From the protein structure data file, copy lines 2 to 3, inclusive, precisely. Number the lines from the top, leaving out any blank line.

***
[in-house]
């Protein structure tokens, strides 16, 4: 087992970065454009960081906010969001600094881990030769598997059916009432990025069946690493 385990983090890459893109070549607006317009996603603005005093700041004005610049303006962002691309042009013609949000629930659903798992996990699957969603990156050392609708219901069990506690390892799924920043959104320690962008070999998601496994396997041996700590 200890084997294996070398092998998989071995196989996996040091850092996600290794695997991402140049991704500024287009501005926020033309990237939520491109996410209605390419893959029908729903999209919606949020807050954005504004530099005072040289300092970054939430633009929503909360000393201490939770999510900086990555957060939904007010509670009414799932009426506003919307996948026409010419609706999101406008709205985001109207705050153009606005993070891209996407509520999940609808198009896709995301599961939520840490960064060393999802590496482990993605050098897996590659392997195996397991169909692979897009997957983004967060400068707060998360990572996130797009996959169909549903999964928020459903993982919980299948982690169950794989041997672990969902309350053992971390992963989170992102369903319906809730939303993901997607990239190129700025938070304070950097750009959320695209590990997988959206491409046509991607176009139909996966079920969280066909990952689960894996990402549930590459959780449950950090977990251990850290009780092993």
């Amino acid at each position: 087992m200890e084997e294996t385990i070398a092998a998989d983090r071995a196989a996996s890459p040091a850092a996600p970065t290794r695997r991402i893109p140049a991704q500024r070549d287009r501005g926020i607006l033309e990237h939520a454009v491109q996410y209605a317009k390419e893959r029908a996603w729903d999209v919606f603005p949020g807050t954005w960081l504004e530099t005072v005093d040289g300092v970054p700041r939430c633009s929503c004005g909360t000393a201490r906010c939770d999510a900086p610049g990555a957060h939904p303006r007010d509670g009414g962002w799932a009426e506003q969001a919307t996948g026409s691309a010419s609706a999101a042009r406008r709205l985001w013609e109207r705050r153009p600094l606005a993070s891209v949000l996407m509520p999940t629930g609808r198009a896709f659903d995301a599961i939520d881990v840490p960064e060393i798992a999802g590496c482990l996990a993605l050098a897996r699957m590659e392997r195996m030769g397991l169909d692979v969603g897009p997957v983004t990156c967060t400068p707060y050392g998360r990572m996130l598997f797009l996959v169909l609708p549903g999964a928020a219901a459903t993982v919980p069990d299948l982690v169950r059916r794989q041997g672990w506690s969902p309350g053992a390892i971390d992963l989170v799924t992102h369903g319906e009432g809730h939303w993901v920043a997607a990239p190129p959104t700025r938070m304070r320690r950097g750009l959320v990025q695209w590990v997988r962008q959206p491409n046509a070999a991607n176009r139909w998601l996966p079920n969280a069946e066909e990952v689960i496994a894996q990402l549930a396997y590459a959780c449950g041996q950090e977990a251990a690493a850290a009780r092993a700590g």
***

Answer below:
């Protein structure tokens, strides 16, 4: 087992970065454009960081906010969001600094881990030769598997059916009432990025069946690493 385990983090890459893109070549607006317009996603603005005093700041004005610049303006962002691309042009013609949000629930659903798992996990699957969603990156050392609708219901069990506690390892799924920043959104320690962008070999998601496994396997041996700590 200890084997294996070398092998998989071995196989996996040091850092996600290794695997991402140049991704500024287009501005926020033309990237939520491109996410209605390419893959029908729903999209919606949020807050954005504004530099005072040289300092970054939430633009929503909360000393201490939770999510900086990555957060939904007010509670009414799932009426506003919307996948026409010419609706999101406008709205985001109207705050153009606005993070891209996407509520999940609808198009896709995301599961939520840490960064060393999802590496482990993605050098897996590659392997195996397991169909692979897009997957983004967060400068707060998360990572996130797009996959169909549903999964928020459903993982919980299948982690169950794989041997672990969902309350053992971390992963989170992102369903319906809730939303993901997607990239190129700025938070304070950097750009959320695209590990997988959206491409046509991607176009139909996966079920969280066909990952689960894996990402549930590459959780449950950090977990251990850290009780092993």
């Amino acid at each position: 087992m200890e084997e294996t385990i070398a092998a998989d983090r071995a196989a996996s890459p040091a850092a996600p970065t290794r695997r991402i893109p140049a991704q500024r070549d287009r501005g926020i607006l033309e990237h939520a454009v491109q996410y209605a317009k390419e893959r029908a996603w729903d999209v919606f603005p949020g807050t954005w960081l504004e530099t005072v005093d040289g300092v970054p700041r939430c633009s929503c004005g909360t000393a201490r906010c939770d999510a900086p610049g990555a957060h939904p303006r007010d509670g009414g962002w799932a009426e506003q969001a919307t996948g026409s691309a010419s609706a999101a042009r406008r709205l985001w013609e109207r705050r153009p600094l606005a993070s891209v949000l996407m509520p999940t629930g609808r198009a896709f659903d995301a599961i939520d881990v840490p960064e060393i798992a999802g590496c482990l996990a993605l050098a897996r699957m590659e392997r195996m030769g397991l169909d692979v969603g897009p997957v983004t990156c967060t400068p707060y050392g998360r990572m996130l598997f797009l996959v169909l609708p549903g999964a928020a219901a459903t993982v919980p069990d299948l982690v169950r059916r794989q041997g672990w506690s969902p309350g053992a390892i971390d992963l989170v799924t992102h369903g319906e009432g809730h939303w993901v920043a997607a990239p190129p959104t700025r938070m304070r320690r950097g750009l959320v990025q695209w590990v997988r962008q959206p491409n046509a070999a991607n176009r139909w998601l996966p079920n969280a069946e066909e990952v689960i496994a894996q990402l549930a396997y590459a959780c449950g041996q950090e977990a251990a690493a850290a009780r092993a700590g």